"I love people. I also hate people. I hate nasty, cruel right wing people." Sir John Richardson about sums it up in an interview in last Saturday's Financial Times. He is in his 90th year. Two volumes of his great biography of Picasso have appeared so far. One is still to come.
With my dearest and dearest in hospital, I am trying to learn the jargon. HDU stands for high dependency unit. The good news is that she went straight to the general ward after the operation, by-passing HDU. I never liked hospitals but you can only wonder and applaud how The National Health Service looks after streams of patients day after. Without exception the nurses are kind and cheerful.
Thank Goodness, or Whatever! Hope the news continues to improve. Either way, we're still here.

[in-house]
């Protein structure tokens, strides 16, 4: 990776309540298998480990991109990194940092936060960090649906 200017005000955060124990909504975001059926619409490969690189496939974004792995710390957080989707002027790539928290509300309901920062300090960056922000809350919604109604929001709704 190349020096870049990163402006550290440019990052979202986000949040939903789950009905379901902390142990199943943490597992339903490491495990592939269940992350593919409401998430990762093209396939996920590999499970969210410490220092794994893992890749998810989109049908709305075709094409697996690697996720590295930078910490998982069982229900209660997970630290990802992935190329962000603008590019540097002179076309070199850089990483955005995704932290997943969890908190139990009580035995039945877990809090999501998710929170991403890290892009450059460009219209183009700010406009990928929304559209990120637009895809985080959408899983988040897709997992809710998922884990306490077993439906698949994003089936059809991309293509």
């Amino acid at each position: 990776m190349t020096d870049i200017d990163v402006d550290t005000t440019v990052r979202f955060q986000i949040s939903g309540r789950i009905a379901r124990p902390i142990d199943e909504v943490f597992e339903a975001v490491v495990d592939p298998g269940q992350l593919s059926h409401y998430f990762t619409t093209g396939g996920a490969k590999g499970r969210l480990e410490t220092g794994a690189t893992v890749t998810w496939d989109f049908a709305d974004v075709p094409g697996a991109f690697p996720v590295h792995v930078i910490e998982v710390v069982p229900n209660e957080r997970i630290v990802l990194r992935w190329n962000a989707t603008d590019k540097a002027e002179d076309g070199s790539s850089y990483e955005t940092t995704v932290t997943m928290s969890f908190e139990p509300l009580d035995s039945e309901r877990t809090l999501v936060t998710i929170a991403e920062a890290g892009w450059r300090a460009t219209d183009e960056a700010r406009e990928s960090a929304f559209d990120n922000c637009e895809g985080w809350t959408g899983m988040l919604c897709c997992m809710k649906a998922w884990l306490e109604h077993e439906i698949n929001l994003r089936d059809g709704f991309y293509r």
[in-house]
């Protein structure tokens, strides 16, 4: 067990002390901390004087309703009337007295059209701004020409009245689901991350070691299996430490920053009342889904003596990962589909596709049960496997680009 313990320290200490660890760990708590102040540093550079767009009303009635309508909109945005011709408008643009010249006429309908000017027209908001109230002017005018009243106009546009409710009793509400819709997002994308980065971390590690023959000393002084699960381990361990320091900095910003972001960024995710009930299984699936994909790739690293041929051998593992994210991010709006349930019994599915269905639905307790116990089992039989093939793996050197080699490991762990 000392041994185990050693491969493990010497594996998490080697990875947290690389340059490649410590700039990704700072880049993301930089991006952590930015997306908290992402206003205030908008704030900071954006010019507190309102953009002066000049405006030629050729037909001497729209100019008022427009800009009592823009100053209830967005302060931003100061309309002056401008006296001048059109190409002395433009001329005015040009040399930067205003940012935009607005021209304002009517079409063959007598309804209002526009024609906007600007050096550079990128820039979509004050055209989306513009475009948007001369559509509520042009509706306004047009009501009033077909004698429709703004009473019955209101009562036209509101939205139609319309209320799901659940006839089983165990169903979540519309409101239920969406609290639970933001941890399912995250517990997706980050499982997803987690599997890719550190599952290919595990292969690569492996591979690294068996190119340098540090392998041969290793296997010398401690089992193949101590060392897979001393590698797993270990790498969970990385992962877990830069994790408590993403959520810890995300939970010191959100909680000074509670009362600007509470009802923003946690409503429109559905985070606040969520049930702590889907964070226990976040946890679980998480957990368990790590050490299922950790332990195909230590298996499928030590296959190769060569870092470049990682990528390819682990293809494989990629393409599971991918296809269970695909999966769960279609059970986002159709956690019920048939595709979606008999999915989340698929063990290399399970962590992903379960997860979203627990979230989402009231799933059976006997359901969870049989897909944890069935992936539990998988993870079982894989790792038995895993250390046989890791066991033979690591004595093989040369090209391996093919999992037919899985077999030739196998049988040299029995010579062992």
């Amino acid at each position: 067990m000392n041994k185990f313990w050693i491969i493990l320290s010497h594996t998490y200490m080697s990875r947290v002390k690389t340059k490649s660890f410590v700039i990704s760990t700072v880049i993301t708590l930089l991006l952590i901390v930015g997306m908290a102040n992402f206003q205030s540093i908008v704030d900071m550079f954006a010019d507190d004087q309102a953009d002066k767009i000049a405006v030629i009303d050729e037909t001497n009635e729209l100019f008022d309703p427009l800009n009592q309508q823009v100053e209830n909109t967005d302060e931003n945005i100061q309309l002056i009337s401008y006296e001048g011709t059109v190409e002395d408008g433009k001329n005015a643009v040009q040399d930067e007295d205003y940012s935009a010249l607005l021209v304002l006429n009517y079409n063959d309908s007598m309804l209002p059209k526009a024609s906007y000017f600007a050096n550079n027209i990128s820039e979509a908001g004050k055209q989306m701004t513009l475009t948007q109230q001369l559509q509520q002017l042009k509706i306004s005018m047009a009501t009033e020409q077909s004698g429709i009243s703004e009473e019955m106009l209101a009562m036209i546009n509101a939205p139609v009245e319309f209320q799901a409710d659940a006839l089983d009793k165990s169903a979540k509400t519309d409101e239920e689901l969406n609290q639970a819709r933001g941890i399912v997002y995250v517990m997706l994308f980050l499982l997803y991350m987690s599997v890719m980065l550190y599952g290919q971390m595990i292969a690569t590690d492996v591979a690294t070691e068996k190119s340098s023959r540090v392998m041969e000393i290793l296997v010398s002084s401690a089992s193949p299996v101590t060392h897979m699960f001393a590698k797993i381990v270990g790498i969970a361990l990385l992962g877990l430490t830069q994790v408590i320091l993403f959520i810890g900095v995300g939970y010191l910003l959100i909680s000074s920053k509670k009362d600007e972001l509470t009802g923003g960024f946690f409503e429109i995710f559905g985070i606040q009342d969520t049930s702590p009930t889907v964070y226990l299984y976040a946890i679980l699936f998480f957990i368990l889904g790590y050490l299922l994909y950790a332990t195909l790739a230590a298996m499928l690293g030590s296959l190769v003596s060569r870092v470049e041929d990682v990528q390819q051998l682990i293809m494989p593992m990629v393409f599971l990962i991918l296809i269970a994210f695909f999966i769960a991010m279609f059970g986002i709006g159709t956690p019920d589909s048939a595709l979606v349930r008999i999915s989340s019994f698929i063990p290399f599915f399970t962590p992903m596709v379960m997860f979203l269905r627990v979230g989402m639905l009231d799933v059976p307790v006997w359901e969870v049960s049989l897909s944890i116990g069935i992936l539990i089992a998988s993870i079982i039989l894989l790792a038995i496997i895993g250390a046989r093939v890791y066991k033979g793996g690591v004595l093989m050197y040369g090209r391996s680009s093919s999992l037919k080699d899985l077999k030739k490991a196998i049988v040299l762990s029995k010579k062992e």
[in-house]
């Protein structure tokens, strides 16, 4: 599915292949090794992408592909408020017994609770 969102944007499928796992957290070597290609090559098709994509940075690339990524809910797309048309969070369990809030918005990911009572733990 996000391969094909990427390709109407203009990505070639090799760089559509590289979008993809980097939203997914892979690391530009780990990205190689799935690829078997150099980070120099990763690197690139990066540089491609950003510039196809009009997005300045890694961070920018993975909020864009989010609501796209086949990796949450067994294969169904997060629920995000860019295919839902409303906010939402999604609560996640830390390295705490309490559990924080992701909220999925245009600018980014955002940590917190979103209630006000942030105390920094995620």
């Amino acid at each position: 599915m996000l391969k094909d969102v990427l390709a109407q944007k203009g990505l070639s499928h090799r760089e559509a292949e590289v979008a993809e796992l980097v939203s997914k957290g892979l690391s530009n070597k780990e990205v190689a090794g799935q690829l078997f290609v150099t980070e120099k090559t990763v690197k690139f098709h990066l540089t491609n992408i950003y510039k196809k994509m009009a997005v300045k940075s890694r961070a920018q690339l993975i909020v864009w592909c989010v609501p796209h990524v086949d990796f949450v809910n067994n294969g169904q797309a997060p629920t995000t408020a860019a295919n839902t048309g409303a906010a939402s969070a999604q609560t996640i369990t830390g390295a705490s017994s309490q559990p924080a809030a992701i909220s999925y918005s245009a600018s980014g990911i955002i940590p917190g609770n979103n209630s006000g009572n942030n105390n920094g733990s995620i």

I wonder if you intended to say nearest and dearest? If so, the fallible keyboard brought about something quite different, a passionate evocation. If you intended "dearest and dearest" that's better still; you heard the difference beforehand.
I'm not entitled to advise you but if my former guess was accurate I hope you will let the accidentally arrived-at phrase remain. To me it is in no way defective, rather the opposite.
Skipping HDU is always good news. Soon your very dearest will be out the door and back into your good hands.
Good news about your dearest dear, and wishes for a speedy recovery and homecoming!
Cheers everyone. Saw her today in better shape than yesterday. She even rang me from the hospital on her mobile (now permitted) and that technological initiative is an achievement at the best of times.
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